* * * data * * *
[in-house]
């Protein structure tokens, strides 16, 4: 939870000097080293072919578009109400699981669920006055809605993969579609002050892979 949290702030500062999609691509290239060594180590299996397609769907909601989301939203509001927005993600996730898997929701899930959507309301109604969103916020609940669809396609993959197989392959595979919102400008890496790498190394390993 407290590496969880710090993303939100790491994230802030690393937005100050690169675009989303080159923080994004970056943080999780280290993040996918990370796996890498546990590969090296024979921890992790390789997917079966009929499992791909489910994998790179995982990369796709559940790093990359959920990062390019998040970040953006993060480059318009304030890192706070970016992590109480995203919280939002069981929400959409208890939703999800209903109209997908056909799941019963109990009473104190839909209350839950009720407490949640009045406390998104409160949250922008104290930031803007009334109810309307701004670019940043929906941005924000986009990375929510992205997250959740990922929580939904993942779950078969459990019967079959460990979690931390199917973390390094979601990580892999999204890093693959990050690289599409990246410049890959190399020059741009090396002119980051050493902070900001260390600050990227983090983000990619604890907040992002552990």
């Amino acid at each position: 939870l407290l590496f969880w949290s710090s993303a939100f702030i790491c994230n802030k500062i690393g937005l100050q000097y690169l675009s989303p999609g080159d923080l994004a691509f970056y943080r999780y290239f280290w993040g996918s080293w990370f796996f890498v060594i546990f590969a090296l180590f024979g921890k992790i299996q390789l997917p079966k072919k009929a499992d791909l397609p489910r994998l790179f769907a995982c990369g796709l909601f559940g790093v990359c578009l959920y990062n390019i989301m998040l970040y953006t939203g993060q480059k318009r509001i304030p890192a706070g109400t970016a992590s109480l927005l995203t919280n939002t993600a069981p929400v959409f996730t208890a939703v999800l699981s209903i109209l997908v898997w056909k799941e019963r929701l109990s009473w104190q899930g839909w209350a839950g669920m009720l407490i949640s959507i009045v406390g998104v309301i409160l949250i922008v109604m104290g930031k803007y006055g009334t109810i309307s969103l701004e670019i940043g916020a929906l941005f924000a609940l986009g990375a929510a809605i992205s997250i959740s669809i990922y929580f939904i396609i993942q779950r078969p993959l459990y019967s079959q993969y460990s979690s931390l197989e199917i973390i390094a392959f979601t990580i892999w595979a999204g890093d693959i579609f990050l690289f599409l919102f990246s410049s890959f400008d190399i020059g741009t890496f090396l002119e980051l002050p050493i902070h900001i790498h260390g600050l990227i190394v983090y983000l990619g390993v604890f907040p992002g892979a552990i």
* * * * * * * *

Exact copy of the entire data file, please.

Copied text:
[in-house]
């Protein structure tokens, strides 16, 4: 939870000097080293072919578009109400699981669920006055809605993969579609002050892979 949290702030500062999609691509290239060594180590299996397609769907909601989301939203509001927005993600996730898997929701899930959507309301109604969103916020609940669809396609993959197989392959595979919102400008890496790498190394390993 407290590496969880710090993303939100790491994230802030690393937005100050690169675009989303080159923080994004970056943080999780280290993040996918990370796996890498546990590969090296024979921890992790390789997917079966009929499992791909489910994998790179995982990369796709559940790093990359959920990062390019998040970040953006993060480059318009304030890192706070970016992590109480995203919280939002069981929400959409208890939703999800209903109209997908056909799941019963109990009473104190839909209350839950009720407490949640009045406390998104409160949250922008104290930031803007009334109810309307701004670019940043929906941005924000986009990375929510992205997250959740990922929580939904993942779950078969459990019967079959460990979690931390199917973390390094979601990580892999999204890093693959990050690289599409990246410049890959190399020059741009090396002119980051050493902070900001260390600050990227983090983000990619604890907040992002552990």
């Amino acid at each position: 939870l407290l590496f969880w949290s710090s993303a939100f702030i790491c994230n802030k500062i690393g937005l100050q000097y690169l675009s989303p999609g080159d923080l994004a691509f970056y943080r999780y290239f280290w993040g996918s080293w990370f796996f890498v060594i546990f590969a090296l180590f024979g921890k992790i299996q390789l997917p079966k072919k009929a499992d791909l397609p489910r994998l790179f769907a995982c990369g796709l909601f559940g790093v990359c578009l959920y990062n390019i989301m998040l970040y953006t939203g993060q480059k318009r509001i304030p890192a706070g109400t970016a992590s109480l927005l995203t919280n939002t993600a069981p929400v959409f996730t208890a939703v999800l699981s209903i109209l997908v898997w056909k799941e019963r929701l109990s009473w104190q899930g839909w209350a839950g669920m009720l407490i949640s959507i009045v406390g998104v309301i409160l949250i922008v109604m104290g930031k803007y006055g009334t109810i309307s969103l701004e670019i940043g916020a929906l941005f924000a609940l986009g990375a929510a809605i992205s997250i959740s669809i990922y929580f939904i396609i993942q779950r078969p993959l459990y019967s079959q993969y460990s979690s931390l197989e199917i973390i390094a392959f979601t990580i892999w595979a999204g890093d693959i579609f990050l690289f599409l919102f990246s410049s890959f400008d190399i020059g741009t890496f090396l002119e980051l002050p050493i902070h900001i790498h260390g600050l990227i190394v983090y983000l990619g390993v604890f907040p992002g892979a552990i």